So where do these antibodies come from? They come from a host animal. Over the years, many animal species have been used. Although the horse is most common, CroFab is ovine-derived, meaning it comes from sheep. This has important clinical implications, because sheep serum is less likely to elicit an allergic reaction than horse serum, which contains a highly immunogenic immunoglobulin G subclass. Over several months, different flocks of hearty Australian sheep are exposed to small amounts of venom from multiple US snake species. In response, the sheep produce antibodies, which are then processed, purified, and made into a powder, and that’s how you end up with antivenom!

And CroFab isn’t just one antivenom; it’s four! (However, in 2017 the Society for the Study of Amphibians and Reptiles changed the taxonomic classification so that there are two different cottonmouth species: the northern cottonmouth, Agkistrodon piscivorus, and the Florida cottonmouth, A. conanti. But I digress.) The final antivenom is a blend of antibodies taken from four separate flocks of sheep, each exposed to the venom of a different species.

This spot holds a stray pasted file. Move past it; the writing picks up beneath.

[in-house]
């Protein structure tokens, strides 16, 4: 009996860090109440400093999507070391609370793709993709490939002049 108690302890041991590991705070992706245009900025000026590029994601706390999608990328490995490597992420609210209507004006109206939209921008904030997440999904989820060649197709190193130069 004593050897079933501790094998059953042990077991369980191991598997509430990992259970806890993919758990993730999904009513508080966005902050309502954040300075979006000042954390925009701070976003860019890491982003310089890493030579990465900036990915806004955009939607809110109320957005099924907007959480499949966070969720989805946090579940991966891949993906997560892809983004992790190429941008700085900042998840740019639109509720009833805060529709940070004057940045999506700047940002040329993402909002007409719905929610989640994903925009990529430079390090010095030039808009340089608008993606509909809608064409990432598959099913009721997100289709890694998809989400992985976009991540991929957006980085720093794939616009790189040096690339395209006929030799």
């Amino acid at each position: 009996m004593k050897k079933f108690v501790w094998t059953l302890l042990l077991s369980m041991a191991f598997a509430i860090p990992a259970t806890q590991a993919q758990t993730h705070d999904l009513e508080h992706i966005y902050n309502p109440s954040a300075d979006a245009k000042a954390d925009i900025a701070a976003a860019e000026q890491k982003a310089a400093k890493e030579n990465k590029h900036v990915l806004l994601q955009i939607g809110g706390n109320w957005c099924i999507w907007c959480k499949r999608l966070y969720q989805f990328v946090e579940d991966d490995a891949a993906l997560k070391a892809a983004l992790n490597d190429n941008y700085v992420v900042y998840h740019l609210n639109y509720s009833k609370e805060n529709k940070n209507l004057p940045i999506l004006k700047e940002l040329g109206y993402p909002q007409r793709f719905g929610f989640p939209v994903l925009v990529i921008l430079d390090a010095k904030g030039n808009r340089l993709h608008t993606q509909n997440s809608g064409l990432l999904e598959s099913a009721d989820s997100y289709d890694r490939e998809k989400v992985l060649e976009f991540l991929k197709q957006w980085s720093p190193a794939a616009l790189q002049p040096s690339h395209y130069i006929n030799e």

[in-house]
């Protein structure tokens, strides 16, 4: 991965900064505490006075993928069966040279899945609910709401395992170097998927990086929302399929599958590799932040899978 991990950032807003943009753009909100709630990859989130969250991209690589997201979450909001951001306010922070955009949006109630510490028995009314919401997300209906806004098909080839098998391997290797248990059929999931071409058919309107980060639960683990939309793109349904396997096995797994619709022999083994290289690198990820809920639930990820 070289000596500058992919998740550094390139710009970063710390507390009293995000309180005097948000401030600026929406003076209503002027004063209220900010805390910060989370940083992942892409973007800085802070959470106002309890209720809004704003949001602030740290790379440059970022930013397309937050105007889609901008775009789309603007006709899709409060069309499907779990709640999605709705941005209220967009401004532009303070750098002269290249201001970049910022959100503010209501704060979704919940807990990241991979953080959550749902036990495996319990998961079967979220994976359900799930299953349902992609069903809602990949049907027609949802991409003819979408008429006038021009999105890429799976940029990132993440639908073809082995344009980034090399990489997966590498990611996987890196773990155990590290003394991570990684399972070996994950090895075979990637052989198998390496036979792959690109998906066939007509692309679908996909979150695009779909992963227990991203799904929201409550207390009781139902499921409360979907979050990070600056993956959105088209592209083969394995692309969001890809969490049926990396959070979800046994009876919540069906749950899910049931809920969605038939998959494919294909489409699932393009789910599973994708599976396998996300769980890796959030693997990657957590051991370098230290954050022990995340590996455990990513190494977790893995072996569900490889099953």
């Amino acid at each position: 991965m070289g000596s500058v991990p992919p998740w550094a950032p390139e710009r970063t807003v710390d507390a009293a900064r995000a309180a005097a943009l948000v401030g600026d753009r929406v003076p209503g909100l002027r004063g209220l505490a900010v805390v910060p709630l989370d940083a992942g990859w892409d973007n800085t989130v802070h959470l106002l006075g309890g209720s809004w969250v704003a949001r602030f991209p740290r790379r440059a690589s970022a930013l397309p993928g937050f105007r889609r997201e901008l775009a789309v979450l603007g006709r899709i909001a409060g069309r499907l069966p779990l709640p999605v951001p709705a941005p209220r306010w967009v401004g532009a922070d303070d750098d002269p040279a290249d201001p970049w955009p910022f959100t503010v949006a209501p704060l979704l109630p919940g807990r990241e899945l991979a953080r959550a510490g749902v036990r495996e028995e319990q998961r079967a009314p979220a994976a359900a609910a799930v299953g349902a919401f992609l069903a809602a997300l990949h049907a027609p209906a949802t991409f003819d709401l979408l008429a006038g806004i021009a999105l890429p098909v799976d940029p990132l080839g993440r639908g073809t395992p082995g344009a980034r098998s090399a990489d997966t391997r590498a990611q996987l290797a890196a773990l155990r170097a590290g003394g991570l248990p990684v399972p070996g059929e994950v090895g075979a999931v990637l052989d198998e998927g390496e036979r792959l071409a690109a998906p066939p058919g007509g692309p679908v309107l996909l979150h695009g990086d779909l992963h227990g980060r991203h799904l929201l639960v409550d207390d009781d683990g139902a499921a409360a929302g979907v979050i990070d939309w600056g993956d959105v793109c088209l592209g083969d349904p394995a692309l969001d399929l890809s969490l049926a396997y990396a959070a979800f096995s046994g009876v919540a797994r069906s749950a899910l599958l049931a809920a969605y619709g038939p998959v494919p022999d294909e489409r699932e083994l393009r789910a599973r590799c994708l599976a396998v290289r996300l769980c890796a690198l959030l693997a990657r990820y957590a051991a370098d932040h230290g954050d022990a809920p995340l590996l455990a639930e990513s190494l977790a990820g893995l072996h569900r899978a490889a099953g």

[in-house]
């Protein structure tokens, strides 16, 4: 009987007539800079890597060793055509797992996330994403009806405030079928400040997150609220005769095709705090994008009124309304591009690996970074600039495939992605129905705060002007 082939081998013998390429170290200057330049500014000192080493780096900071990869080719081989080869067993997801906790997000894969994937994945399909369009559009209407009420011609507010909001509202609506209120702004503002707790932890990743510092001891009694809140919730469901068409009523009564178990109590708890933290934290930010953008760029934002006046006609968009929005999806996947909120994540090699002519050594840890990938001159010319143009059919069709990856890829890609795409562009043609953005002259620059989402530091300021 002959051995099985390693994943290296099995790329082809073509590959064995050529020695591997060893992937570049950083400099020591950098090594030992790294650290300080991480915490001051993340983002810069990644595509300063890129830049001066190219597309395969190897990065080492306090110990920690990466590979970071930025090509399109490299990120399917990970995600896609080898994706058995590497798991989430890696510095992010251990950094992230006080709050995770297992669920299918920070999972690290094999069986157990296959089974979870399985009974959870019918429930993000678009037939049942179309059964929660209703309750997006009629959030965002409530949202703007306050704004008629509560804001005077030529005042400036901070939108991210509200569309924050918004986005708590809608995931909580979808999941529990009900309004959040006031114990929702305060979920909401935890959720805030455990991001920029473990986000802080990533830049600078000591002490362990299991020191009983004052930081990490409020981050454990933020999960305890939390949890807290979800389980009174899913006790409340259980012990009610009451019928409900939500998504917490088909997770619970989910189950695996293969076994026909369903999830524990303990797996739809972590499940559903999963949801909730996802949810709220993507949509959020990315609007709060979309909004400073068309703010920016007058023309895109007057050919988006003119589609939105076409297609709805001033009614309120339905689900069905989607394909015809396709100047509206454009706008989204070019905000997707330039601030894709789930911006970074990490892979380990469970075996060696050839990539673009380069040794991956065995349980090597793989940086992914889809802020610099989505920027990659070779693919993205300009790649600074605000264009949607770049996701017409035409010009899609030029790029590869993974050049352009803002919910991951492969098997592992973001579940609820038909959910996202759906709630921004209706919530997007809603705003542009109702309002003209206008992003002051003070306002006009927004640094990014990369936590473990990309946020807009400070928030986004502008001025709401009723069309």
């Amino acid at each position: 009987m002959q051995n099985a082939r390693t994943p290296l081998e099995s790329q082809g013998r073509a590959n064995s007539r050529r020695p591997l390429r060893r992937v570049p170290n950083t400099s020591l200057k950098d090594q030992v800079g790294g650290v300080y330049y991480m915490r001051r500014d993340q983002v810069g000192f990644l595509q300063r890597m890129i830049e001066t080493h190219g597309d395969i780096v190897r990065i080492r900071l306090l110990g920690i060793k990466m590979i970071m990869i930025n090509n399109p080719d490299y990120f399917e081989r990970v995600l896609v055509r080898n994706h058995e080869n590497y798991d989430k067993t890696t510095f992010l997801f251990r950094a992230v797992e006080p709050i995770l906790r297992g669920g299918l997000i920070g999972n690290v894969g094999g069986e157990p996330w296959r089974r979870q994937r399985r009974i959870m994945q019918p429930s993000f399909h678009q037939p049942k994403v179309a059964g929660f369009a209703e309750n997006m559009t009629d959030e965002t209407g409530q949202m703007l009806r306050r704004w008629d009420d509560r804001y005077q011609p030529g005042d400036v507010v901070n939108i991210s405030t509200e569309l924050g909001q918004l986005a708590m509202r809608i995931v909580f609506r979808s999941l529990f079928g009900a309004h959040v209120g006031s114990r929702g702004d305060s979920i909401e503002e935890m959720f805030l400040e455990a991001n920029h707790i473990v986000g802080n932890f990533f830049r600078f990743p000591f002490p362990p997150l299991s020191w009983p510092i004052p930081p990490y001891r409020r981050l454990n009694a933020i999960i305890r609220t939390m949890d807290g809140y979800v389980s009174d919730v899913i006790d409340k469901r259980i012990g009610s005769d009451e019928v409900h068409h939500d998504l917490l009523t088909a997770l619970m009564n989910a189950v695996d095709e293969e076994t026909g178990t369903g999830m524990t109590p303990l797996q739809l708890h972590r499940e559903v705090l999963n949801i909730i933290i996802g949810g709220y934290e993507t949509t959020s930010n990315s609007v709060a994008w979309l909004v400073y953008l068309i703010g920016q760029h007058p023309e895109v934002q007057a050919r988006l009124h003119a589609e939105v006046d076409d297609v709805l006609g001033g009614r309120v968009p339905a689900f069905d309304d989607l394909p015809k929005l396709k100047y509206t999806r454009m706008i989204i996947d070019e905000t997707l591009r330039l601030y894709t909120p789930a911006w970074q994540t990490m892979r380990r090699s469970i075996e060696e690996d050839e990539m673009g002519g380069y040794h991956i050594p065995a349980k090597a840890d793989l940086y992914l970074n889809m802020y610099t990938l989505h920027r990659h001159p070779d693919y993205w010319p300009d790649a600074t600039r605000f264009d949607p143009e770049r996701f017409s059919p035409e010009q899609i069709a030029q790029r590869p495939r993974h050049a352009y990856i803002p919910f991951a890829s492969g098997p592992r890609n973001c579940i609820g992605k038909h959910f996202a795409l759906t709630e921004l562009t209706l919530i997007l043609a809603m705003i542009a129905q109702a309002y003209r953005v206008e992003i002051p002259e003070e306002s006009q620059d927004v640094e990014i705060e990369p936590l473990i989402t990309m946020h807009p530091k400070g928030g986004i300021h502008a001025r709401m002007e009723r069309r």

The World Health Organization (WHO) has stated that an effective antivenom is derived from clinically relevant snakes that are native to the geographic region where the antivenom will be used, and the snakes used in CroFab production hit both targets. Western diamondback rattlesnake venom has specific metalloproteinases. Eastern diamondback rattlesnake venom has a variety of serine proteases. Mojave toxin is found in Mojave rattlesnake venom. Finally, cottonmouth venom has specific PLA2 isoforms that are also found in copperhead venom. Furthermore, the snakes used in CroFab production are collected from across each snake’s range distribution to address geographic venom variation.